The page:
Regardless of the recent explosion of directions that black metal seems to be travelling in, there remains a good number of projects that dedicate their work to pure, seething evil. Much like the music itself, this evil is no longer a mere reflection of the once confused and forsaken adolescent souls that helped bring the choirs of the damned to life. No… this evil is experienced, cunning, shrouded in secrecy, and ill-willed. It’s sole purpose is to illuminate through sermons recognizable only to the trained and tamed ear. Rêx Mündi‘s first official debut, IHVH, fits well within those paramaters.
Much like my first paragraph, there is a certain level of pretentiousness that goes along with a music project that hides behind strong doctrinal symbolism of Kabbalistic practices, complete anonymity and an album that represents the incommunicable name of the Supreme Being. On the same token, there’s also a level of respect that goes along with musicians who are able to take one hundred percent of the light off themselves and allow the listener to focus solely on the beast they have created. Regardless of IHVH‘s pronounciation or historical religious implications, this album is one nasty little fucker; and much like the rest of Debemur Morti‘s legions of sacrilege, is not for the faint of heart.
While little to nothing is known about the members of Rêx Mündi, vocalist and guitarist Metatron has revealed the band’s unsurprising French origin, as well as the band’s motives for re-recording and re-releasing their original 2005 demo this year. (The 2011 album is slightly different than the first recording, however.) While IHVH gives off that classic “raw black metal” aura, much of the album’s recording was carefully handled in a well-built home studio. The drums are triggered and the guitars were channeled through a direct line-in recording. With the precision that went into producing this bad boy, there should be absolutely no surprise that IHVH‘s message was as carefully curated as was its disheartening sound.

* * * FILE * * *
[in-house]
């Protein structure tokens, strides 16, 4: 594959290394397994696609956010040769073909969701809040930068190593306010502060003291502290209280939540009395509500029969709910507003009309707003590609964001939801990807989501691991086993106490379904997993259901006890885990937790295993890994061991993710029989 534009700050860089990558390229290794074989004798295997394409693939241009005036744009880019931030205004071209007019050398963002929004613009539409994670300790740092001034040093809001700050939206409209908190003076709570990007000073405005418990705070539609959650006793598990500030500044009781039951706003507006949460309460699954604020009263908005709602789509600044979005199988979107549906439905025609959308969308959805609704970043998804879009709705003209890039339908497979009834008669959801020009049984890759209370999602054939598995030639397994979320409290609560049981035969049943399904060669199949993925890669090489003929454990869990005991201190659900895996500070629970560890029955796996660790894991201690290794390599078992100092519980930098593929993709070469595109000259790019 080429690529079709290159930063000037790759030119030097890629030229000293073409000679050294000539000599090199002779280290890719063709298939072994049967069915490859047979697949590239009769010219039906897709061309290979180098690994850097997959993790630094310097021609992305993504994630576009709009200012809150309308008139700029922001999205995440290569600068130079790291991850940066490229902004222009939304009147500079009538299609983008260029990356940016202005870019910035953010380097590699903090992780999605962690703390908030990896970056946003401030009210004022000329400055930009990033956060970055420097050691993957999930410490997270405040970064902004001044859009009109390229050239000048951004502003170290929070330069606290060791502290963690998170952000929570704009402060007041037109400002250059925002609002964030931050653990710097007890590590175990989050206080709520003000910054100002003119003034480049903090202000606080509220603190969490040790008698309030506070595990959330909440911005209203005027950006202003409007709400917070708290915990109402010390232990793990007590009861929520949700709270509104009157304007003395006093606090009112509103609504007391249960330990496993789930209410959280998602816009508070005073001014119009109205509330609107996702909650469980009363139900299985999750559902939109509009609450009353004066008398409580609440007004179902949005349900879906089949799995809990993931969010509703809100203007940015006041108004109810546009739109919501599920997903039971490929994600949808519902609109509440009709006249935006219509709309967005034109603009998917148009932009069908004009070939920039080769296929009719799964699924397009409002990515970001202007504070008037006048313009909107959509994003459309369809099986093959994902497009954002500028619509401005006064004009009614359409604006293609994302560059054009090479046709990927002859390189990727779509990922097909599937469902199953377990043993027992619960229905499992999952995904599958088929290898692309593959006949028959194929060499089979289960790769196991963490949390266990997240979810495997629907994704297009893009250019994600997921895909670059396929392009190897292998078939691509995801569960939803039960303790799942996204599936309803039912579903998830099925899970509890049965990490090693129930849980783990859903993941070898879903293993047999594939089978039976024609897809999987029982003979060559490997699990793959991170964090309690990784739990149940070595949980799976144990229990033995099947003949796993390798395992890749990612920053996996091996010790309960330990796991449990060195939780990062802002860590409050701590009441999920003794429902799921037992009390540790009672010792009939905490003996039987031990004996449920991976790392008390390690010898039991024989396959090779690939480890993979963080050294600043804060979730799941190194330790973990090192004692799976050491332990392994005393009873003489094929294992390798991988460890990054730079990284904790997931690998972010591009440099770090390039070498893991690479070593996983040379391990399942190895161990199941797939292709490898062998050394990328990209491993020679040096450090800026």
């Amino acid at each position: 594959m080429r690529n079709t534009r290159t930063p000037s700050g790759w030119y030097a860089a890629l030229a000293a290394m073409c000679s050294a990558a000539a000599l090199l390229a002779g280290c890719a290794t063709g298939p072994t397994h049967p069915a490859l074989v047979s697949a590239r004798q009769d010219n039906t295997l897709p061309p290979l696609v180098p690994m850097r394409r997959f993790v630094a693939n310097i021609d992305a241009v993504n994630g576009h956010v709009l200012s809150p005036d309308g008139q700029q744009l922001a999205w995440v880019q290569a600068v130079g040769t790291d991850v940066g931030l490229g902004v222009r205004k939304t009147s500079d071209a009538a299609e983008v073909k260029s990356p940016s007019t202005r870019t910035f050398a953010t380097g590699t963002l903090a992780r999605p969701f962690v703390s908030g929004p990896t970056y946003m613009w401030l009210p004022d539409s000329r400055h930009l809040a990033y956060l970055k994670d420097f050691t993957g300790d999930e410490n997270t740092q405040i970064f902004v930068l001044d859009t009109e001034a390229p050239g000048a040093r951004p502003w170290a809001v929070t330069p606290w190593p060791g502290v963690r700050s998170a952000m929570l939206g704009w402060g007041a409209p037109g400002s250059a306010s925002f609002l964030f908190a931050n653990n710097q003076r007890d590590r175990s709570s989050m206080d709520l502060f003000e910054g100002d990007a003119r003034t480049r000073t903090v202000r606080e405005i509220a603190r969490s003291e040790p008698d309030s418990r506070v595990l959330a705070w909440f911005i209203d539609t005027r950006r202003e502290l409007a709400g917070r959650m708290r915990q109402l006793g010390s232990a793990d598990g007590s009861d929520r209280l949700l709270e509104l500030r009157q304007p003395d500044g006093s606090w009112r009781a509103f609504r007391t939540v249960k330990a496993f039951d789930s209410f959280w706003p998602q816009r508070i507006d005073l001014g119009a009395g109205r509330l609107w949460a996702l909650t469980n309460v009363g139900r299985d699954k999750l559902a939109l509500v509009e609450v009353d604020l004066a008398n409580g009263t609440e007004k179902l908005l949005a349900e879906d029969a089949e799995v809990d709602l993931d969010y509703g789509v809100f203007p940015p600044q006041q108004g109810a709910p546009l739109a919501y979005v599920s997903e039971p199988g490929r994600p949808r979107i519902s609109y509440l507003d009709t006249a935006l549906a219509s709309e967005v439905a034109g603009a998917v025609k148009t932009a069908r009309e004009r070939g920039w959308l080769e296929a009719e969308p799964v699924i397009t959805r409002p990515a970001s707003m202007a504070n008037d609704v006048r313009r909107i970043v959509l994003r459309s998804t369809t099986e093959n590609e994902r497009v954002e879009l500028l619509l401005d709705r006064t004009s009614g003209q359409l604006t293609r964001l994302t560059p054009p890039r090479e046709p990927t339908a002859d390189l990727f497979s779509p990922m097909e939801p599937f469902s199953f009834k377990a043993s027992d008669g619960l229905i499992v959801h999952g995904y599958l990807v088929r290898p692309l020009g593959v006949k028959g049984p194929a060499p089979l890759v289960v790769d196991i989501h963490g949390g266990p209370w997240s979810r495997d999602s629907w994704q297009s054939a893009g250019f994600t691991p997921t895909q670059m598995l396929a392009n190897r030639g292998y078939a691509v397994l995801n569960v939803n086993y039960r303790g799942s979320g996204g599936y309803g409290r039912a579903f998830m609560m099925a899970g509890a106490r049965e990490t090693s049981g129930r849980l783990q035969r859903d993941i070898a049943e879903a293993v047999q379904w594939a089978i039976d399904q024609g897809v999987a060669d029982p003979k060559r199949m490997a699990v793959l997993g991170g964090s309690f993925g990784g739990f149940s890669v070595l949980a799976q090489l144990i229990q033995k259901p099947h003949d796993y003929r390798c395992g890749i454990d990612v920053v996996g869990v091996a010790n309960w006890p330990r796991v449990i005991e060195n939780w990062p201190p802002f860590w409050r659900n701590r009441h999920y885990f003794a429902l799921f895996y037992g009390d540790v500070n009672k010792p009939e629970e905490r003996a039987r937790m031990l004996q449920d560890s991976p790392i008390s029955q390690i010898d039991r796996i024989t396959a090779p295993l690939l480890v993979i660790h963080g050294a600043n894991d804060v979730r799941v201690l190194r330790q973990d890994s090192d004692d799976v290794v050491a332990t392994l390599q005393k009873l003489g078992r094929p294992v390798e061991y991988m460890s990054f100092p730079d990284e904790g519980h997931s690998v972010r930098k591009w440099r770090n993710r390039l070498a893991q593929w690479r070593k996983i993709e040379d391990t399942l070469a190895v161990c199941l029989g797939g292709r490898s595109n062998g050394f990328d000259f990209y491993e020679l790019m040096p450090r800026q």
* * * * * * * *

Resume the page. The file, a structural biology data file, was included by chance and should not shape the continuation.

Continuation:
While the majority of IHVH simply sucks the life out of the listener with sweltering blast beats and vocal effects that sound like samples from the bowels of hell, there are also distinct moments of melodic beauty that seep out of tracks such as “Pious Angels” and “Raising My Temples,” which are consequently the album’s longest tracks and the most demonstrative examples of Rêx Mündi‘s overall compositional capabilities. But let’s get one thing straight: Being beautiful or romantic is nothing this project is about. That’s what makes the music so tiring, and as a result the band is at a slight disadvantage given the amount of other tiring music haunting the airwaves today.
The most difficult thing about IHVH is the amount of effort the listener is required to put forth in order to digest the album. The music, although immaculately composed, is exhausting at times and downright preachy at others. Thus, the obvious roadblock that Rêx Mündi will need to overcome is the fact that it is competing alongside more experienced French black metallers Deathspell Omega, Blut Aus Nord, Svart Crown and Aosoth, among others. Consequently, Rêx Mündi has stated that IHVH is only the introduction to what will be a full-blown trilogy. Not to take away from the musical brilliance of all of the mysterious dark works coming out of the artistically-minded country of France, but with all the seminars coming from black metal trilogies these days, I’m starting to scratch my head and wonder what the difference is between bands like Rêx Mündi and the beast against which black metal used to be courageously fighting.